If the current agreement leads to a similar outcome, we may see serious indictments against NVIDIA, Microsoft, and OpenAI, which could, for example, require the dissolution of the alliance between Microsoft and OpenAI on the grounds that it is effectively equivalent to an acquisition. However, we also learned from the previous agreement that these proceedings take time - too much time. The lawsuit against Apple was filed in March and the one against Amazon in September. Both are still far from their trials. The lawsuit against Meta was filed at the end of 2020 (and was initially dismissed and then refiled), and the trial has yet to begin. Closing arguments in Google's lawsuit (filed in 2020) were heard only last month, and no decision has been made, and a lengthy appeals process is expected. Meanwhile, the companies continue to operate nearly if not completely as usual.
At the same time, the cumbersome and slow regulatory/legal system is being used to regulate a field that is developing at an extraordinary, possibly unprecedented, speed, where almost every month brings new developments and capabilities to the market. What chance is there to execute effective or relevant regulation when what regulators are dealing with today - which will be realized in only a few years - may become irrelevant by the next quarter? Already, one could say that regulators are doing too little and too late. If the goal is to truly regulate the field of artificial intelligence, prevent the misuse of market dominance, and impose real oversight on the development and deployment of potentially destructive products, much more needs to be done and much faster.
EU launches AI Office
The European Union, which is far ahead of the U.S. in AI regulations, last month announced the establishment of an official AI Office. The opening of the office comes following a month-long process during which EU member states signed and ratified the AI legislation. The office will oversee the implementation of regulations in AI development, ahead of the AI law coming into effect on June 16. According to a report by Euronews, Lucilla Sioli, Director for AI at the European Commission, will lead the new office.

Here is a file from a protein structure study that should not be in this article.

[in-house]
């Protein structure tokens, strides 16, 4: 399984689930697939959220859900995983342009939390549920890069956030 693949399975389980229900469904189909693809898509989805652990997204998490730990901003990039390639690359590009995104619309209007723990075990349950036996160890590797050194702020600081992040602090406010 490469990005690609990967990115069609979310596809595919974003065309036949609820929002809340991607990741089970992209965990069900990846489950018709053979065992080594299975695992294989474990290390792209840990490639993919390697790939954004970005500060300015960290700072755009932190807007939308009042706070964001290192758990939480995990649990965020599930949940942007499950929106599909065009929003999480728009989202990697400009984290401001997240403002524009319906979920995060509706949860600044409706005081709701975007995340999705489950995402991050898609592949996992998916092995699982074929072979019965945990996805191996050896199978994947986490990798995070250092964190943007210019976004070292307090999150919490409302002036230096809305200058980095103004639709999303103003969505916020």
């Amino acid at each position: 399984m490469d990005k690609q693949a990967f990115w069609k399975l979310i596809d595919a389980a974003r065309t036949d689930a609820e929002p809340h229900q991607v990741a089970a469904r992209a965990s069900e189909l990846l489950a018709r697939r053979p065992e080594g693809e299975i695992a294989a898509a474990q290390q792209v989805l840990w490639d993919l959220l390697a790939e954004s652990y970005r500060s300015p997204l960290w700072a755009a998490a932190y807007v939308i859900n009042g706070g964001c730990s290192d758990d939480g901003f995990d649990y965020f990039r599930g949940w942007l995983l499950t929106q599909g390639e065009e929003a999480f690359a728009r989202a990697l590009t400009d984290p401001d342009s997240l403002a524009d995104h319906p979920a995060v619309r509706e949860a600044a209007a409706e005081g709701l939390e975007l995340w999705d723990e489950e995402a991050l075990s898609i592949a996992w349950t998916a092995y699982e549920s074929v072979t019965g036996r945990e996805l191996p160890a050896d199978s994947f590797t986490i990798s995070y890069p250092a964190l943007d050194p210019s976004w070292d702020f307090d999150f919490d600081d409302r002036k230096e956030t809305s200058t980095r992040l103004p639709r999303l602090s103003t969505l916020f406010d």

The AI Board, which will include regulators from each of the 27 national regulators, will assist the AI Office in regulatory processes and is expected to hold its inaugural meeting this month. According to a report by TechCrunch, the office will hold five divisions and employ over 140 people, including technical experts, lawyers, political scientists, and economists, and expand in the coming years as needed. The regulations and compliance unit will liaise with member states and coordinate regulatory enforcement actions, ensure that AI law is implemented within the EU, and handle investigations, law violations, and punitive actions. The AI Safety unit will identify systemic risks existing in general AI models and develop, among other things, risk assessment methods.
Another division will be focused on “AI for Social Good” and will plan and execute international projects, relating to climate simulations, cancer diagnosis, and urban development solutions. The “Excellence in AI and Robotics” unit will support and fund AI R&D. The “AI Innovation and Policy Coordination” unit will oversee the implementation of EU policies in the field, monitor technological trends and investment, and promote AI applications throughout European Digital Innovation Hubs.
According to Reuters and CNBC, fines for violating the AI law will range from 7.5 million euros or 1.5% of the company's global revenues, to 35 million euros or 7% of global revenues, depending on the type of violations.